BPA Fish and Wildlife FY 1997 Proposal

Section 1. Administrative
Section 2. Narrative
Section 3. Budget

see CBFWA and BPA funding recommendations

Section 1. Administrative

Title of project
BPA Structure Maintenance

BPA project number   5508200

Business name of agency, institution or organization requesting funding
USFS

Sponsor type   OR-Federal Agency

Proposal contact person or principal investigator
 NameKevin Martin / Duane Kloes
 Mailing addressWallowa Mountains Office
88401 Hwy. 82
Enterprise, OR 97828
 Phone503/426-4978

BPA technical contact   , EWI

Biological opinion ID   

NWPPC Program number   

Short description
In 1984, the Wallowa Valley Ranger District, incooperation with the Bonneville PowerAdministration (1988) began a extensive program of riparian/fisheries restoration and enhancement. With these highly successful restoration projects began a comprehensive maintenance program to ensurethat improvement structures function to designspecifications and goals, benefiting the goals andobjectives of the entire riparian/fisheriesrestoration and enhancement program on the WallowaValley Ranger District which encompasses the JosephCreek Subbasin. This project will consolidate all maintenance workneed for those exclosure fences and instreamhabitat structures which are components ofpreviously completed BPA/USFS stream rehabilitationprojects on the Grand Ronde Basin, Joseph CreekSubbasin, Wallowa Valley Ranger District.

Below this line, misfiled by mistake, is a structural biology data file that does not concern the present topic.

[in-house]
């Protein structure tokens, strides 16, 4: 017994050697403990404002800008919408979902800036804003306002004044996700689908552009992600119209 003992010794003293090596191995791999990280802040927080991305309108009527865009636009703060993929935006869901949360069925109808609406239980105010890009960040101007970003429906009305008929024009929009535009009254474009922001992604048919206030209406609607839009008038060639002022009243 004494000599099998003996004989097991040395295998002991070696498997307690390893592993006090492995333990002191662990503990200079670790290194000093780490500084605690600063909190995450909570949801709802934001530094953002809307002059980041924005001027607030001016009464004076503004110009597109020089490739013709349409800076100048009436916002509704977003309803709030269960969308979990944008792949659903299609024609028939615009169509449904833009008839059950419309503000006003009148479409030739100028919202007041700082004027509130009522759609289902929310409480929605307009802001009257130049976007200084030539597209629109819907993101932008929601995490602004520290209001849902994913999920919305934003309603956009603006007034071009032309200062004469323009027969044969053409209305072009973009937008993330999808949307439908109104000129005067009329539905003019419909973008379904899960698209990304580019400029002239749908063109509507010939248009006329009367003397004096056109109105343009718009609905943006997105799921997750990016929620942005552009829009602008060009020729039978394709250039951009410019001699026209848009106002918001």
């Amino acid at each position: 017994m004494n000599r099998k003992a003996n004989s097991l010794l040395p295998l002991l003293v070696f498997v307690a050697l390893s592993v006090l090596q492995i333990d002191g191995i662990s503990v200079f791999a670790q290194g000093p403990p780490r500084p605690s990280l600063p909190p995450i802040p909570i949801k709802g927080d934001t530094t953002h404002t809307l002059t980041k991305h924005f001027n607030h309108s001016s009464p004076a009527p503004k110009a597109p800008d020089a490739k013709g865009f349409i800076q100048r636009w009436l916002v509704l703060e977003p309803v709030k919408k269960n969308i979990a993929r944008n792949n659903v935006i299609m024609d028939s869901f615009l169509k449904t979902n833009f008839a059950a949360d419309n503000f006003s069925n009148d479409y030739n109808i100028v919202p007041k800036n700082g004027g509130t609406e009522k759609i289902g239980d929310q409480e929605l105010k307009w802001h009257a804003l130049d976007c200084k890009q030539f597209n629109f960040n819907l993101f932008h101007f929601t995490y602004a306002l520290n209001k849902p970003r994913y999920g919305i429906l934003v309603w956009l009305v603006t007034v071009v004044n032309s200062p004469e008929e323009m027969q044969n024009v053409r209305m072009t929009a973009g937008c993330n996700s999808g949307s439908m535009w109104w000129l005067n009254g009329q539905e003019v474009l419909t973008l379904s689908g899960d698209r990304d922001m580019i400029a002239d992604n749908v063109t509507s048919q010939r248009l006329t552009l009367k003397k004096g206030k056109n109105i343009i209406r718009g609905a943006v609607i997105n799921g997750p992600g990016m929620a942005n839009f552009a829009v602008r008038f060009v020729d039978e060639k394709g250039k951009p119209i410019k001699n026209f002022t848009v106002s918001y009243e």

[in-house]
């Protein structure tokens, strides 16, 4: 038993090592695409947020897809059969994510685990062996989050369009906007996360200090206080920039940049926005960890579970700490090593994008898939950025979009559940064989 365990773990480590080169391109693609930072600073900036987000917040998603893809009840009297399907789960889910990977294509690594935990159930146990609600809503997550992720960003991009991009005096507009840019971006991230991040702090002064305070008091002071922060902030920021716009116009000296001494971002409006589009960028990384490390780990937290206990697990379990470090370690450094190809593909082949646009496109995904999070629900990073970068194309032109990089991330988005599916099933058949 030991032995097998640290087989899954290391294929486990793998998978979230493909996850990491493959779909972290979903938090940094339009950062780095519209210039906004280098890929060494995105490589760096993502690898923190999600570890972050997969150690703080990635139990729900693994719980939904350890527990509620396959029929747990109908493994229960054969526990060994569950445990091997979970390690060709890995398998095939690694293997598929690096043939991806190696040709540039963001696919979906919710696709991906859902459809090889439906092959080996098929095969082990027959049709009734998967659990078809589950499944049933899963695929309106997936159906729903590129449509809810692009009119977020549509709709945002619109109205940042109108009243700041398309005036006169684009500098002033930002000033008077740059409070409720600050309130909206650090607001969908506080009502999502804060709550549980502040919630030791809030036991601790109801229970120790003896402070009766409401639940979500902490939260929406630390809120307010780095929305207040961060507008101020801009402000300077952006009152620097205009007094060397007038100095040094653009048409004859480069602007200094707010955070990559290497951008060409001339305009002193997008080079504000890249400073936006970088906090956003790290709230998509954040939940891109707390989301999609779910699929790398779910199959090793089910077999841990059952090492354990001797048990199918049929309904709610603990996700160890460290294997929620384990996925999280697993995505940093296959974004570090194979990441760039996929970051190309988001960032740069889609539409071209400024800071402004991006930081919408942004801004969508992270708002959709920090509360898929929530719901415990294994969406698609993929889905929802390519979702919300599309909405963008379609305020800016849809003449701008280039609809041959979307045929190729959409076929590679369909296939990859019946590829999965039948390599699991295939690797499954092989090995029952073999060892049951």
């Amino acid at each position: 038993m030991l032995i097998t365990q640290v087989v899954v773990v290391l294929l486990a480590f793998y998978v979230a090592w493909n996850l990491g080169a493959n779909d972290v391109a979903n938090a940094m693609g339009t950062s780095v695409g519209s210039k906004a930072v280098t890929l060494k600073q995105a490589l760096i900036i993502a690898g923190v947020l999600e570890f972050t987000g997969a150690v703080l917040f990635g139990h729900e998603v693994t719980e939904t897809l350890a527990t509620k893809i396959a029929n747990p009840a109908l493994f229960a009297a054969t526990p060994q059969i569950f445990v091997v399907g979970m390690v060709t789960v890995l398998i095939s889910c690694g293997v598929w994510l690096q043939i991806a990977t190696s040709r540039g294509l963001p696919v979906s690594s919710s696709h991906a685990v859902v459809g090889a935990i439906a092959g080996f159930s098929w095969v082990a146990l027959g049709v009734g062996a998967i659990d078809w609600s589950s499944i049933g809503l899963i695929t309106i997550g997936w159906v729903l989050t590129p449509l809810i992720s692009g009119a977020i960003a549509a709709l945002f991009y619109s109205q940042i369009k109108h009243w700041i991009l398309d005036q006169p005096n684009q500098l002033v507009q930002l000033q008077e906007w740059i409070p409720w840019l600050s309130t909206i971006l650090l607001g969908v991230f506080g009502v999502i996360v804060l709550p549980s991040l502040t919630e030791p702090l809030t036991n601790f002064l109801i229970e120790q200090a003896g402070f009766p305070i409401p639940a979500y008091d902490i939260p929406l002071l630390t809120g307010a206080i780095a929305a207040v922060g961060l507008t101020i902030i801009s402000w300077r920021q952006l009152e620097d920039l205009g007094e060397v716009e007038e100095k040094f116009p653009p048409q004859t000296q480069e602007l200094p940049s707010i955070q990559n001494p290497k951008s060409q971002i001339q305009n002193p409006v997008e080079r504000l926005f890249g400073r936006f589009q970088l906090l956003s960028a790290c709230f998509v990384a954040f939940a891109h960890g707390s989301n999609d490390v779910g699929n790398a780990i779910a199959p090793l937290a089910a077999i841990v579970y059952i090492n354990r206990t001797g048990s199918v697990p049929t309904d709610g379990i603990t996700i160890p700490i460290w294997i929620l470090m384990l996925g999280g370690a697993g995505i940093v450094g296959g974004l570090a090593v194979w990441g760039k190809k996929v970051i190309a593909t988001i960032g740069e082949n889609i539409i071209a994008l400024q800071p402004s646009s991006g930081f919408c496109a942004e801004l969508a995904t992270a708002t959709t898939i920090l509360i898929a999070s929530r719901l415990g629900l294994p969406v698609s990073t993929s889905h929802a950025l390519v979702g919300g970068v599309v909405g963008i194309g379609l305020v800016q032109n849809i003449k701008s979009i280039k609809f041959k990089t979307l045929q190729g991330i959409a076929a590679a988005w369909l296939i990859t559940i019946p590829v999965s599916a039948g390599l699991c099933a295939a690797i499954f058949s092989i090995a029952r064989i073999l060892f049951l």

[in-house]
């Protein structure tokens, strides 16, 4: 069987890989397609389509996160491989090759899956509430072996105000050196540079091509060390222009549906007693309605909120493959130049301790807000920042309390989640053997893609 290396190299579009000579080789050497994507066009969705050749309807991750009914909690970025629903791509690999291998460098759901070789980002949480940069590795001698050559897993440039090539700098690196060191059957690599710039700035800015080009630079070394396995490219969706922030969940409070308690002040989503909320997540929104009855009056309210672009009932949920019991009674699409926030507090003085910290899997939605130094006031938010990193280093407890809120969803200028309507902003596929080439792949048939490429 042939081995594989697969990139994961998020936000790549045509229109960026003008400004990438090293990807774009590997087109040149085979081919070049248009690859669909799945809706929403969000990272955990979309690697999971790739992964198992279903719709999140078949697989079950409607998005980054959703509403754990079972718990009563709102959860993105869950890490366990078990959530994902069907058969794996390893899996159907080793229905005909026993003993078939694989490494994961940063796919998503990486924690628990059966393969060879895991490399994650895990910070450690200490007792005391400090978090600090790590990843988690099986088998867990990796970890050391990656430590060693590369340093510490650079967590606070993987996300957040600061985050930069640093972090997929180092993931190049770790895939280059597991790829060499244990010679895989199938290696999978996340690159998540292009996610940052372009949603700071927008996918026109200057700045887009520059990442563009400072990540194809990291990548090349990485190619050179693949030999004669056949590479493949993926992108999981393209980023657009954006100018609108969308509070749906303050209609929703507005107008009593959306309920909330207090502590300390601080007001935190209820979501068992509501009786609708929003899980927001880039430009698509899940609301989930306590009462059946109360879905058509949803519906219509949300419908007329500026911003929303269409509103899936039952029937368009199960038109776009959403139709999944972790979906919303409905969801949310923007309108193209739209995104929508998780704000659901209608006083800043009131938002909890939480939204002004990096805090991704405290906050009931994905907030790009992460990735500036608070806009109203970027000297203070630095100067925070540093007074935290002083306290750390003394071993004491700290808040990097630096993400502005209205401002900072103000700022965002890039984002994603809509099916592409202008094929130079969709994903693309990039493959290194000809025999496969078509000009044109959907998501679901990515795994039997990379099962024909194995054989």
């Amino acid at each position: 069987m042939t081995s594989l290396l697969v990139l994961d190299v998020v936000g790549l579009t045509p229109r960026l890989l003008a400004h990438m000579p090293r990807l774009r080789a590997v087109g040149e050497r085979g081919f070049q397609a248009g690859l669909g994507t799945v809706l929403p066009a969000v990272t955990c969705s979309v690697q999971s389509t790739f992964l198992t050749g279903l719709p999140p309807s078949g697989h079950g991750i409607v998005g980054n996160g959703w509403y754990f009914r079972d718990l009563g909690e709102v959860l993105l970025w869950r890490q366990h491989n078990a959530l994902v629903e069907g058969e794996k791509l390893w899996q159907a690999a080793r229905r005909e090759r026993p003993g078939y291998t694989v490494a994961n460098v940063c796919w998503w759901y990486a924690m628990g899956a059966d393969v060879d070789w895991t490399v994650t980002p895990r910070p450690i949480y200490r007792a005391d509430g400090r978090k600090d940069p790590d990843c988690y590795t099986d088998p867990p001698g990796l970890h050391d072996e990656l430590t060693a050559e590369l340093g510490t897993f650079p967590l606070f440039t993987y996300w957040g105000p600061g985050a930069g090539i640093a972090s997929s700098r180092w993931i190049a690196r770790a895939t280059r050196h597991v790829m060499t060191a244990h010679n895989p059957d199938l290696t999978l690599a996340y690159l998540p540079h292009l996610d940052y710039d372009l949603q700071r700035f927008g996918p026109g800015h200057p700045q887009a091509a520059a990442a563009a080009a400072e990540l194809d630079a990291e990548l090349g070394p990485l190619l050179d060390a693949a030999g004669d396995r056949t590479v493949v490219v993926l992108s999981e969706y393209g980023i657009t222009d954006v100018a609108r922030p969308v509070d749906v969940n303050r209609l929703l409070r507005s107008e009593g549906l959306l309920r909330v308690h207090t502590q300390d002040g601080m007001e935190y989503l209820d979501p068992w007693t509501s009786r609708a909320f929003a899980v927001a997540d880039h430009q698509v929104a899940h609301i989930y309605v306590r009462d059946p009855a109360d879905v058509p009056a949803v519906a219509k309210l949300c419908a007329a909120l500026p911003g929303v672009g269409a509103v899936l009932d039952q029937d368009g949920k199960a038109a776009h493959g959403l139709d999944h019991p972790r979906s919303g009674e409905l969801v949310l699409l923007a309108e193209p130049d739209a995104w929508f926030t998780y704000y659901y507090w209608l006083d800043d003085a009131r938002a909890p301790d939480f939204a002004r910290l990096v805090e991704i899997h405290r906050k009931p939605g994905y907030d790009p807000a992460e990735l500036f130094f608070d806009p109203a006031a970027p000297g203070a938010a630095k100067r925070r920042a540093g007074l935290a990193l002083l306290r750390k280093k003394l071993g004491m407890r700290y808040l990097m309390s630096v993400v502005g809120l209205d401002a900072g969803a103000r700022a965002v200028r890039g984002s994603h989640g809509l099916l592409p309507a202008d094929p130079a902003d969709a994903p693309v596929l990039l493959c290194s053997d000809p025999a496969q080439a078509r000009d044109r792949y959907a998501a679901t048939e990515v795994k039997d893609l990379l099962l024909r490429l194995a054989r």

Project start year   1997    End year   2001

Start of operation and/or maintenance   1988

Project development phase   Maintenance

Section 2. Narrative

Related projects
N/A

Project history
As stated previously, in 1984 the Wallowa ValleyRanger District, in cooperation with the BonnevillePower Administration (1988) began a extensiveprogram of riparian/fisheries restoration andenhancement. With these highly successfulrestoration projects began a comprehensivemaintenance program to ensure that improvementstructures function to design specifications andgoals, benefiting the goals and objectives of theentire riparian/fisheries restoration andenhancement program on the Wallowa Valley RangerDistrict which encompasses the Joseph CreekSubbasin.

The Bonneville Power Administration has previouslyfunded this project under contract No.DE-A179-84BP17578, Project No. 84-9;
FY 93 - $16,590
FY 92 - $12,949
FY 91 - $13,074
FY 90 - $13,492
FY 89 - $10,732